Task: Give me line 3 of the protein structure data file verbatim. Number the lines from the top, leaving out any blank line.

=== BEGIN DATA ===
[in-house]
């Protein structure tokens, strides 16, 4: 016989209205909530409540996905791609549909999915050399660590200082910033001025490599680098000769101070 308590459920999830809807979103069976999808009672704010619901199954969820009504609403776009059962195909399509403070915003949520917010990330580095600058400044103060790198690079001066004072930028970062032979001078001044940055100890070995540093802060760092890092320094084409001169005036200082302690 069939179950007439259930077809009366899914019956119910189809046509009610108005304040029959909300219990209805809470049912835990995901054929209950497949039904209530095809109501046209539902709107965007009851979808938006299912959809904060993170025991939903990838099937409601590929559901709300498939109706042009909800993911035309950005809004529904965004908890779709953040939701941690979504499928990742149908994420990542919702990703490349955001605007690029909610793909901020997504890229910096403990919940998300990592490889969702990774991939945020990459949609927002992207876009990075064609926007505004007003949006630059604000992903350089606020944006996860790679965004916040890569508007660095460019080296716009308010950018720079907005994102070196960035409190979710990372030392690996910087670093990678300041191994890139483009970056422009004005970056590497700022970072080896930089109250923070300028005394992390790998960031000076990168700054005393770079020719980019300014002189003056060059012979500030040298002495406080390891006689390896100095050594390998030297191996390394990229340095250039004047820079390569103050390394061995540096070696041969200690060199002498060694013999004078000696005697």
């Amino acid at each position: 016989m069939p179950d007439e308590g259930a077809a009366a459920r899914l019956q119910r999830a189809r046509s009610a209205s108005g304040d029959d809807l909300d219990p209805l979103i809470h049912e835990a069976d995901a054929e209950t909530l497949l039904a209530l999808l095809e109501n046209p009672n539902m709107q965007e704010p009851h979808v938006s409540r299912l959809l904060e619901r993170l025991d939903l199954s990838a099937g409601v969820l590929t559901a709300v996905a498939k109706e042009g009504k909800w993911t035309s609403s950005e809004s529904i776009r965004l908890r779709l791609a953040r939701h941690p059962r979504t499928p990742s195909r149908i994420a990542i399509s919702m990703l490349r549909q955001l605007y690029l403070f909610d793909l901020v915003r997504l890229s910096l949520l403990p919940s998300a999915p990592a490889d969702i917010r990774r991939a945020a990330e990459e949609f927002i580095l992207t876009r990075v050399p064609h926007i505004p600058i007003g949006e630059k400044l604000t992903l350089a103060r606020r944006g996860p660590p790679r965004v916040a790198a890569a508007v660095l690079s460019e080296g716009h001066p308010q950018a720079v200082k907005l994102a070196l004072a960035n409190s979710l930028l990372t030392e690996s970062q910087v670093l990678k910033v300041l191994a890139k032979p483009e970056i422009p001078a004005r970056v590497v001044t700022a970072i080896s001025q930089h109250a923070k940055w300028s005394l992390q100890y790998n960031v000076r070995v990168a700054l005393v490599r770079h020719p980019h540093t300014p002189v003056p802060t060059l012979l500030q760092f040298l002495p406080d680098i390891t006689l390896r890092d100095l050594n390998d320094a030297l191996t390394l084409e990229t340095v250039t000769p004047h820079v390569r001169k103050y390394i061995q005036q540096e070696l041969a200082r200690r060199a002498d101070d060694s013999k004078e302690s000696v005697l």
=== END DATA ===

């Amino acid at each position: 016989m069939p179950d007439e308590g259930a077809a009366a459920r899914l019956q119910r999830a189809r046509s009610a209205s108005g304040d029959d809807l909300d219990p209805l979103i809470h049912e835990a069976d995901a054929e209950t909530l497949l039904a209530l999808l095809e109501n046209p009672n539902m709107q965007e704010p009851h979808v938006s409540r299912l959809l904060e619901r993170l025991d939903l199954s990838a099937g409601v969820l590929t559901a709300v996905a498939k109706e042009g009504k909800w993911t035309s609403s950005e809004s529904i776009r965004l908890r779709l791609a953040r939701h941690p059962r979504t499928p990742s195909r149908i994420a990542i399509s919702m990703l490349r549909q955001l605007y690029l403070f909610d793909l901020v915003r997504l890229s910096l949520l403990p919940s998300a999915p990592a490889d969702i917010r990774r991939a945020a990330e990459e949609f927002i580095l992207t876009r990075v050399p064609h926007i505004p600058i007003g949006e630059k400044l604000t992903l350089a103060r606020r944006g996860p660590p790679r965004v916040a790198a890569a508007v660095l690079s460019e080296g716009h001066p308010q950018a720079v200082k907005l994102a070196l004072a960035n409190s979710l930028l990372t030392e690996s970062q910087v670093l990678k910033v300041l191994a890139k032979p483009e970056i422009p001078a004005r970056v590497v001044t700022a970072i080896s001025q930089h109250a923070k940055w300028s005394l992390q100890y790998n960031v000076r070995v990168a700054l005393v490599r770079h020719p980019h540093t300014p002189v003056p802060t060059l012979l500030q760092f040298l002495p406080d680098i390891t006689l390896r890092d100095l050594n390998d320094a030297l191996t390394l084409e990229t340095v250039t000769p004047h820079v390569r001169k103050y390394i061995q005036q540096e070696l041969a200082r200690r060199a002498d101070d060694s013999k004078e302690s000696v005697l």